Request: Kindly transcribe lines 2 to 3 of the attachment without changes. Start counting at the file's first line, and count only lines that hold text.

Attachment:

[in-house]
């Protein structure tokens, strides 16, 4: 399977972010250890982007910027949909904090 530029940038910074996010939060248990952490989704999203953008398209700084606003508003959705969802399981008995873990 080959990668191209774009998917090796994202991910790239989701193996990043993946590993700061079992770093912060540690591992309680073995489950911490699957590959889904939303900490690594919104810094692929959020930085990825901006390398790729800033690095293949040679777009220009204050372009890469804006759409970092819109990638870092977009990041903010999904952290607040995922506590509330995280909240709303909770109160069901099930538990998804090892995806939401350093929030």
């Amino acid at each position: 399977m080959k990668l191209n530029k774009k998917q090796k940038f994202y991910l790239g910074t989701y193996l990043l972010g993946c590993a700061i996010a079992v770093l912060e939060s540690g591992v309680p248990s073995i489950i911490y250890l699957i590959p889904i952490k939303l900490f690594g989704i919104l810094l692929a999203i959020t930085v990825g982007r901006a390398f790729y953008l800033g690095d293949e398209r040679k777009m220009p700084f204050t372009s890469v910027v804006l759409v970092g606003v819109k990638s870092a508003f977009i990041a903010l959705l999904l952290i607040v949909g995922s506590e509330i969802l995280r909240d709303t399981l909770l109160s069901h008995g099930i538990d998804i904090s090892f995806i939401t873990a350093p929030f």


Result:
């Protein structure tokens, strides 16, 4: 399977972010250890982007910027949909904090 530029940038910074996010939060248990952490989704999203953008398209700084606003508003959705969802399981008995873990 080959990668191209774009998917090796994202991910790239989701193996990043993946590993700061079992770093912060540690591992309680073995489950911490699957590959889904939303900490690594919104810094692929959020930085990825901006390398790729800033690095293949040679777009220009204050372009890469804006759409970092819109990638870092977009990041903010999904952290607040995922506590509330995280909240709303909770109160069901099930538990998804090892995806939401350093929030």
């Amino acid at each position: 399977m080959k990668l191209n530029k774009k998917q090796k940038f994202y991910l790239g910074t989701y193996l990043l972010g993946c590993a700061i996010a079992v770093l912060e939060s540690g591992v309680p248990s073995i489950i911490y250890l699957i590959p889904i952490k939303l900490f690594g989704i919104l810094l692929a999203i959020t930085v990825g982007r901006a390398f790729y953008l800033g690095d293949e398209r040679k777009m220009p700084f204050t372009s890469v910027v804006l759409v970092g606003v819109k990638s870092a508003f977009i990041a903010l959705l999904l952290i607040v949909g995922s506590e509330i969802l995280r909240d709303t399981l909770l109160s069901h008995g099930i538990d998804i904090s090892f995806i939401t873990a350093p929030f």